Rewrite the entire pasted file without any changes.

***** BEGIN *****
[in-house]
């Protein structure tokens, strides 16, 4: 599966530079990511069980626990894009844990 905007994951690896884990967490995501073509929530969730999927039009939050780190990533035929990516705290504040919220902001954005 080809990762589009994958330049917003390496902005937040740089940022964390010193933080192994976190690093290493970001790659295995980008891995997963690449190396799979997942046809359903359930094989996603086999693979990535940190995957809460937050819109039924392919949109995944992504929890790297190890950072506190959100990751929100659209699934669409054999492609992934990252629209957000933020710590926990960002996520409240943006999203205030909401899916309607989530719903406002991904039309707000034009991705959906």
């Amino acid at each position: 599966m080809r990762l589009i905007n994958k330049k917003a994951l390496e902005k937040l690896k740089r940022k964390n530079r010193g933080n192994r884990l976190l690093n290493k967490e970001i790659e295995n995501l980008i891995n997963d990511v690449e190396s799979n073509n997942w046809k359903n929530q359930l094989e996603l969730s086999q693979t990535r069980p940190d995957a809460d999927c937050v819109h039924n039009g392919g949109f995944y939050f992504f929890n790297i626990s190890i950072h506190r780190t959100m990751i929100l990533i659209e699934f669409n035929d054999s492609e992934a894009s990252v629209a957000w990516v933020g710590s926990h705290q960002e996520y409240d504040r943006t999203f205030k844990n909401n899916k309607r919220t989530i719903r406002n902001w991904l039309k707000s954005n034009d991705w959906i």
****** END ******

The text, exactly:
[in-house]
């Protein structure tokens, strides 16, 4: 599966530079990511069980626990894009844990 905007994951690896884990967490995501073509929530969730999927039009939050780190990533035929990516705290504040919220902001954005 080809990762589009994958330049917003390496902005937040740089940022964390010193933080192994976190690093290493970001790659295995980008891995997963690449190396799979997942046809359903359930094989996603086999693979990535940190995957809460937050819109039924392919949109995944992504929890790297190890950072506190959100990751929100659209699934669409054999492609992934990252629209957000933020710590926990960002996520409240943006999203205030909401899916309607989530719903406002991904039309707000034009991705959906």
């Amino acid at each position: 599966m080809r990762l589009i905007n994958k330049k917003a994951l390496e902005k937040l690896k740089r940022k964390n530079r010193g933080n192994r884990l976190l690093n290493k967490e970001i790659e295995n995501l980008i891995n997963d990511v690449e190396s799979n073509n997942w046809k359903n929530q359930l094989e996603l969730s086999q693979t990535r069980p940190d995957a809460d999927c937050v819109h039924n039009g392919g949109f995944y939050f992504f929890n790297i626990s190890i950072h506190r780190t959100m990751i929100l990533i659209e699934f669409n035929d054999s492609e992934a894009s990252v629209a957000w990516v933020g710590s926990h705290q960002e996520y409240d504040r943006t999203f205030k844990n909401n899916k309607r919220t989530i719903r406002n902001w991904l039309k707000s954005n034009d991705w959906i």